One of the under-reported stories of the 2020 election is that ranked choice voting was used for the first time in a US presidential election, in the state of Maine. A ranked ballot dramatically mitigates the "spoiler" effect of third party candidates (think Jill Stein 2016/Ralph Nader 2000).

There are good reasons to consider other voting methods, but RCV is a huge improvement over simple first-past-the-post voting. I hope we'll see it in more states soon.

@eloquence uh, cool! Would be very interested to see the vote result in detail! Is that data available?

@eloquence Alaska approved ranked choice voting for federal elections as well, so there will be at least 2 states to use RCV in 2022

@firewally @eloquence unfortunately it was decisively defeated in MA, second time it’s failed by referendum here.

@alex That's a bummer. We have RCV for city-level races in Mpls and StP, but I don't think the campaign has made much headway at the state level

@eloquence speaking as an Australian, welcome to the 20th Century! :awesome:

Interesting they did it with a grid of boxes like that, rather than just allowing write-in of the numbers, seems like it'd be hard to scale that up to like, 20+ candidates.

Wonder what the thought process behind that is ... literacy? It makes the instructions to the voter pretty complex though.


If you're interested in efficient voting systems, you should look up Majority Judgment. It's much better than ranked lists, and also simpler. Thanks for the good news !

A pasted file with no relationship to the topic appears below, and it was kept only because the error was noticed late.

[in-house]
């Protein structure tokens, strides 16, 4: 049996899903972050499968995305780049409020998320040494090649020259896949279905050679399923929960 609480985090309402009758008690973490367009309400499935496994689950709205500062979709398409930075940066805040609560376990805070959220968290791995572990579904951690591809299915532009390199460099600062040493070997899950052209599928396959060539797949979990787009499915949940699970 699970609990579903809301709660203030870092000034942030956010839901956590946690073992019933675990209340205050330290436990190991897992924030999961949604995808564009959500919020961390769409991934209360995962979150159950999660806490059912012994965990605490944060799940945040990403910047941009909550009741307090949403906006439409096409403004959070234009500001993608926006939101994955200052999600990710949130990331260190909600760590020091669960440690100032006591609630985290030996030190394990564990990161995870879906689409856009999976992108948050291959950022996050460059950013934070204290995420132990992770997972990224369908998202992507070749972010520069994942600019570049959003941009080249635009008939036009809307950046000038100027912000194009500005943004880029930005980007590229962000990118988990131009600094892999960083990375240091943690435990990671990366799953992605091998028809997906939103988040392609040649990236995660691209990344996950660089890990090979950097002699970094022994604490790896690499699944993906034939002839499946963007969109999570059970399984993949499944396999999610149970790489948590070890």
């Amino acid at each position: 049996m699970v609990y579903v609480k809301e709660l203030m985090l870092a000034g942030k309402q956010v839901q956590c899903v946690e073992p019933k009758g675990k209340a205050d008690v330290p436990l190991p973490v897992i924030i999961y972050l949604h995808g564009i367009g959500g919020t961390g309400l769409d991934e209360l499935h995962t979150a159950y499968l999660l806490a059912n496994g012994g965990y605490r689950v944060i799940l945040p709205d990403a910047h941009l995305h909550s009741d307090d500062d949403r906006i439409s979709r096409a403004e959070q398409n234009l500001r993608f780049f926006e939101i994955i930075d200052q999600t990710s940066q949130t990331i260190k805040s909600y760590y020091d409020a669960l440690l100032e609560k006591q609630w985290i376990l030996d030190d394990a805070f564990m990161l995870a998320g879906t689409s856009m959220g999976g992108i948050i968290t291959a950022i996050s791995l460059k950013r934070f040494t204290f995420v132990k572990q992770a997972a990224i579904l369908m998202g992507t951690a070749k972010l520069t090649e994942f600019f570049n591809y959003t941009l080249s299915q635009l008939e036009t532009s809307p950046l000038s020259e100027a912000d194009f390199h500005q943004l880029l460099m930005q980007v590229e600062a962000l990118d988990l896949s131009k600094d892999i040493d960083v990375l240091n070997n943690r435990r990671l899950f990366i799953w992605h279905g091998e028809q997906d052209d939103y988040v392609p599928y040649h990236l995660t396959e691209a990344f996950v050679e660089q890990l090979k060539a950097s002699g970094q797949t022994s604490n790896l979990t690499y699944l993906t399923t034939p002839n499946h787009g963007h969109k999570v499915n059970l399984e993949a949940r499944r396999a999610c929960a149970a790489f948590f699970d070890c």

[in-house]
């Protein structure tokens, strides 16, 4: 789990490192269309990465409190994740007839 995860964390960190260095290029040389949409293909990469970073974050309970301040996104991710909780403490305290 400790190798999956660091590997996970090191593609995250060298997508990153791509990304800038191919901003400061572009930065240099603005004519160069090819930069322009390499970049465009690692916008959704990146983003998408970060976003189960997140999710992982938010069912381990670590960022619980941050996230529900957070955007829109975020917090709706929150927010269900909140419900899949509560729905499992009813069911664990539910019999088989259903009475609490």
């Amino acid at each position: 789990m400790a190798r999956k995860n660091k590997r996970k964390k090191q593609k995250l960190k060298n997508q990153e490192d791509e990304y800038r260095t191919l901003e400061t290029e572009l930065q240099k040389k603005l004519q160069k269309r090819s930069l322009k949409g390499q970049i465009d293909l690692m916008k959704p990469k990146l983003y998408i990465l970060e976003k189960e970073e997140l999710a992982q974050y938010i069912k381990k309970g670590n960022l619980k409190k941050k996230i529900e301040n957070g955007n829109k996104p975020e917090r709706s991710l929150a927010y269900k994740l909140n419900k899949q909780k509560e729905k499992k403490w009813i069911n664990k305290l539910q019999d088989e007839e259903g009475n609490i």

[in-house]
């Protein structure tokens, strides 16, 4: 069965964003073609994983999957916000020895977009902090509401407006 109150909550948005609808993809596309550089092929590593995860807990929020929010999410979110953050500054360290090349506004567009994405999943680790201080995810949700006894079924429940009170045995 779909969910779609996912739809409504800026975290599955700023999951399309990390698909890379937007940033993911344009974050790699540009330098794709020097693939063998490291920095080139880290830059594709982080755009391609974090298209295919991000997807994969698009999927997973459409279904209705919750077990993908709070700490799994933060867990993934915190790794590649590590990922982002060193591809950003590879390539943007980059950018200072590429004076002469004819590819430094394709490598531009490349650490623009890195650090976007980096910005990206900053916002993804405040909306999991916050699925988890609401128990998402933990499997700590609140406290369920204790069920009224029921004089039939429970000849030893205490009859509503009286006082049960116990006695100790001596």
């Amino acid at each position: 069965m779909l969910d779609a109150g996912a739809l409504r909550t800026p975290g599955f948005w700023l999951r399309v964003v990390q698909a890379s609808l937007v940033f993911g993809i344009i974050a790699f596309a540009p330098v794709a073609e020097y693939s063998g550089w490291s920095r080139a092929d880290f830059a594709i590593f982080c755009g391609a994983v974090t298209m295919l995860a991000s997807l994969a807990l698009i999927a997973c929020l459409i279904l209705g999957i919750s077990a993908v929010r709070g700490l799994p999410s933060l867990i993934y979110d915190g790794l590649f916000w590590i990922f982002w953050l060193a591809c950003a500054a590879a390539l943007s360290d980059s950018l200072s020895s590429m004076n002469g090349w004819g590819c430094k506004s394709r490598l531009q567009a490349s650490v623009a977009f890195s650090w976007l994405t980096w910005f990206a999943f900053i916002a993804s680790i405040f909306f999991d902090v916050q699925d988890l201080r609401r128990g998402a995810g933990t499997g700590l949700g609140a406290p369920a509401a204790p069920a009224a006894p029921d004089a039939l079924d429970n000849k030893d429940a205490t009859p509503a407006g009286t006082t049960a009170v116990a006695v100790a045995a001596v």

I'm familiar with majority judgment (and many other voting systems). The adherents of any one system tend to make (sometimes persuasive) theoretical arguments in their favor, but without seeing how it actually fares in real-world elections, it's difficult to evaluate such claims.

AFAIK MJ has never been used in a real-world election for political office. Am I wrong?

I'm not sure what you mean by office, but in the last municipal elections in France, MJ has been used by 25% of the ~400 municipalities, with great feedback from the participants. It's also the system being used in wine contests, and that can't be overlooked !


Interesting, do you have any link(s) with more info about the use in municipal elections? Wikipedia does not mention it (including in French in and I'm not able to find any online reference to it.

I'm sorry I don't have any links handy (yet), thanks for asking !
I know this from personal experience (I am a french citizen), and the number (25%) comes directly from the people at who orchestrated the operation with the various municipalities. The number does come directly from adherents of the MJ system ; you are right to be cautious. I'll ask them for sources ! Meanwhile, there are local articles about it :

I don't win money or anything from promoting MJ, and I apologize if my statement was blunt. I think that MJ is superior to other systems, including ranked voting, because it's simple and subtle ; you don't even need computers to see who wins.

@eloquence Seems like the kind of change that should start at the municipal level -- use a ranked ballot to pick the mayor of Boston! -- then, once voters are comfortable with it, extend to other elections.


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